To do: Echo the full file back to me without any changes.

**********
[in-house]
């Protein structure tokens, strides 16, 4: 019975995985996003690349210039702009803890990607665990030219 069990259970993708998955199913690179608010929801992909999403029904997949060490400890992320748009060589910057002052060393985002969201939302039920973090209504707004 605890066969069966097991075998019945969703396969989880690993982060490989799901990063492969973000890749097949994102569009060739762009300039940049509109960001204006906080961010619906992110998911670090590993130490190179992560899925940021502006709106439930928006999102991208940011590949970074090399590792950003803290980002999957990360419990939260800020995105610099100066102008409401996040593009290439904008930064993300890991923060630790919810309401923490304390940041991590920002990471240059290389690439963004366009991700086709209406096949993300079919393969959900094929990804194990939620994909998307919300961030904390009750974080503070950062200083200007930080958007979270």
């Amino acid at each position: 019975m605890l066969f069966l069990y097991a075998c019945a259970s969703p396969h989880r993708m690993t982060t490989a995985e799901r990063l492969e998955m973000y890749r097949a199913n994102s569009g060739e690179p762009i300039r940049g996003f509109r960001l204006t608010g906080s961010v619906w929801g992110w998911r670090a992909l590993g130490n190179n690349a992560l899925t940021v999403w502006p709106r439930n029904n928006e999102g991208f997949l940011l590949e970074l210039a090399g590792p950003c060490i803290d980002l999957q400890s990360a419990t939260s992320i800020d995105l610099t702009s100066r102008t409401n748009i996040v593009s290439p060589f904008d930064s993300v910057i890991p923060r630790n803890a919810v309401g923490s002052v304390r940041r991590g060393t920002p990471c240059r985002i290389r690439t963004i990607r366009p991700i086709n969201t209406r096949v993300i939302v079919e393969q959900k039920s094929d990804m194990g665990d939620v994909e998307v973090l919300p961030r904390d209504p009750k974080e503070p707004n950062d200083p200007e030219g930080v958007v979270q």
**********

[in-house]
């Protein structure tokens, strides 16, 4: 019975995985996003690349210039702009803890990607665990030219 069990259970993708998955199913690179608010929801992909999403029904997949060490400890992320748009060589910057002052060393985002969201939302039920973090209504707004 605890066969069966097991075998019945969703396969989880690993982060490989799901990063492969973000890749097949994102569009060739762009300039940049509109960001204006906080961010619906992110998911670090590993130490190179992560899925940021502006709106439930928006999102991208940011590949970074090399590792950003803290980002999957990360419990939260800020995105610099100066102008409401996040593009290439904008930064993300890991923060630790919810309401923490304390940041991590920002990471240059290389690439963004366009991700086709209406096949993300079919393969959900094929990804194990939620994909998307919300961030904390009750974080503070950062200083200007930080958007979270």
């Amino acid at each position: 019975m605890l066969f069966l069990y097991a075998c019945a259970s969703p396969h989880r993708m690993t982060t490989a995985e799901r990063l492969e998955m973000y890749r097949a199913n994102s569009g060739e690179p762009i300039r940049g996003f509109r960001l204006t608010g906080s961010v619906w929801g992110w998911r670090a992909l590993g130490n190179n690349a992560l899925t940021v999403w502006p709106r439930n029904n928006e999102g991208f997949l940011l590949e970074l210039a090399g590792p950003c060490i803290d980002l999957q400890s990360a419990t939260s992320i800020d995105l610099t702009s100066r102008t409401n748009i996040v593009s290439p060589f904008d930064s993300v910057i890991p923060r630790n803890a919810v309401g923490s002052v304390r940041r991590g060393t920002p990471c240059r985002i290389r690439t963004i990607r366009p991700i086709n969201t209406r096949v993300i939302v079919e393969q959900k039920s094929d990804m194990g665990d939620v994909e998307v973090l919300p961030r904390d209504p009750k974080e503070p707004n950062d200083p200007e030219g930080v958007v979270q």